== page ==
Six Things to Do When Introducing New Chickens to Your Flock

Remember your first day at your new job?  You walked in carrying your little file box containing not much more than your coffee cup and your potted plant and found your way to your new office.  Everybody’s stared at you and you didn’t know any of them.  You didn’t know where the break room or the bathroom was—you didn’t know where anything was, and you weren’t sure what you were supposed to do next. 

Now, imagine that all your new co-workers had beaks and were crowding around to maliciously peck at you and you’ll be pretty close to what it must be like to be that new chicken you’re introducing to your flock.  Which is why you can’t just open the coop door, toss in a few new chickens and hope for the best.  It will be a stressful time for you and your flock, but with a little planning and strategy you can make it a little less stressful.  

The Life and Times of Betty the Transgender Chicken

It was a melancholy day in June when I went to the coop to commiserate with the flock.  I had just buried Arlene, my favorite Barred Rock hen and I was in need of some solace.  Instead of solace I found pandemonium.  A bunch of hens were after Betty the Easter Egger and it was not a simple situation of grouchy old hens visiting random pecks on a lower ranking hen that gets too close.  They had become a vigilante mob, and this was an all-out attack.  I had seen this kind of mob violence before – it seems to happen when a hen becomes sick or debilitated.  The hens of a nearly similar rank will often take advantage to eliminate her completely from the pecking order.  I’d been noticing that Betty had been experiencing some leg weakness – it was getting hard for her to jump onto the roost.  I was clueless as to what the cause was, but apparently the other hens decided that Betty’s time had come.  Betty ran around the coop trying to escape the pecks of the other hens to no avail – they chased after her aiming hard pecks at her head and comb.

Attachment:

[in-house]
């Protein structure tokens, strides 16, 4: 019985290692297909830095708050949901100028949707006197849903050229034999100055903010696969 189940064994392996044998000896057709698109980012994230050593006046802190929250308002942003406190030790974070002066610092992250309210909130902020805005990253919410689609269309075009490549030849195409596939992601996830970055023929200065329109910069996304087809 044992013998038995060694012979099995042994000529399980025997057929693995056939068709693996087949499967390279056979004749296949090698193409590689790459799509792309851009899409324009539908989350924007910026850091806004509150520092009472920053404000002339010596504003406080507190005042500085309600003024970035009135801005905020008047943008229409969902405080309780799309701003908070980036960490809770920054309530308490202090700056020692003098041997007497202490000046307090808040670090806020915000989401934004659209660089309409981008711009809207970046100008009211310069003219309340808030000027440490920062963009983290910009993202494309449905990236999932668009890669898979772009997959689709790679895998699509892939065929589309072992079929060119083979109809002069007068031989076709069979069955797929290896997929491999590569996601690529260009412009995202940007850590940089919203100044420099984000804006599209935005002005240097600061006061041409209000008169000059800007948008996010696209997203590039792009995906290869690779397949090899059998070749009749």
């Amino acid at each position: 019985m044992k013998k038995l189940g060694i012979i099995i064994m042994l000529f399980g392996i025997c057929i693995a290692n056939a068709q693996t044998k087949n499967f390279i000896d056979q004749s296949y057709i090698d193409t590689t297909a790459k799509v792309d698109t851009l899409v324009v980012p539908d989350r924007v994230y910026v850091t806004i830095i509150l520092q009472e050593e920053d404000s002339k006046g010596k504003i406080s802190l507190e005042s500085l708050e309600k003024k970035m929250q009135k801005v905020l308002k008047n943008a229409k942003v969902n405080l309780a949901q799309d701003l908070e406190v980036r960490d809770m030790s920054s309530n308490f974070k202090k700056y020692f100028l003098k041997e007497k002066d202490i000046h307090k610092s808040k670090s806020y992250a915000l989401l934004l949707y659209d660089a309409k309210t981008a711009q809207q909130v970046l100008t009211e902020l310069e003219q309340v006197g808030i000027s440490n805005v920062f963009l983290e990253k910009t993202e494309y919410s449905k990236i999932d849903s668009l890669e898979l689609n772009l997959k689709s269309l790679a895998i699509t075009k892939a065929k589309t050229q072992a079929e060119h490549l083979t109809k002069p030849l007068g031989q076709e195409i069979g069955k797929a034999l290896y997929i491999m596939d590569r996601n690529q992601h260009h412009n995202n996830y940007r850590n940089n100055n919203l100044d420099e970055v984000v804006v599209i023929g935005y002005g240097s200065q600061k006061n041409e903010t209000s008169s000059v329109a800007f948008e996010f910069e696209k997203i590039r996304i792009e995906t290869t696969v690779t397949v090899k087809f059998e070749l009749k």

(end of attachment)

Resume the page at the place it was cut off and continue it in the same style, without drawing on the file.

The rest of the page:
Emile the rooster showed up on the scene, as he always does when there’s a kerfuffle.  He takes his job of maintaining peace and tranquility in his flock very seriously.  Betty actually tried to crawl underneath Emile to escape the pecks of the other hens, which would have been comical had it not been so pathetic.  Emile is a bantam roo, so there’s not a lot of space between Emile and the floor.  I sighed, entered the coop, snatched up Betty and looked her over.  She was bleeding in a couple of places on her comb from well-aimed pecks but otherwise she seemed to have escaped unscathed. 

A Chicken Feeder, A Waterer, and Other Odds and Ends

A Feeder

I've had a lot of problems with feed billing. I'm not talking about getting annoying notices in the mail from the feed store that my payment is overdue. "Billing" is a kind of confusing term poultry people have given to a behavior chickens engage in - they use their beaks to scoop a lot of chicken feed out of the feeder and onto the floor. I reached a point where I would have chicken feed an inch deep on the floor around the feeder whenever I would clean the coop. I kept telling the Hipster Hens that chicken feed is NOT chicken litter. It costs a lot more than pine shavings, and it's makes me really grouchy when I have to shovel all that feed mixed with litter and poop onto the compost pile. I turned to the internet for help and found lots of advice - some of it not so good. For instance, starving your hens to alter their behavior seems both cruel and sort of dumb. Chickens are chickens and will act like chickens. Scratching at and billing their food, is just what chickens do. I did find a number of recommendations for commercial and homemade feeders that would make billing food out of the feeder difficult - which seems like a good logical approach.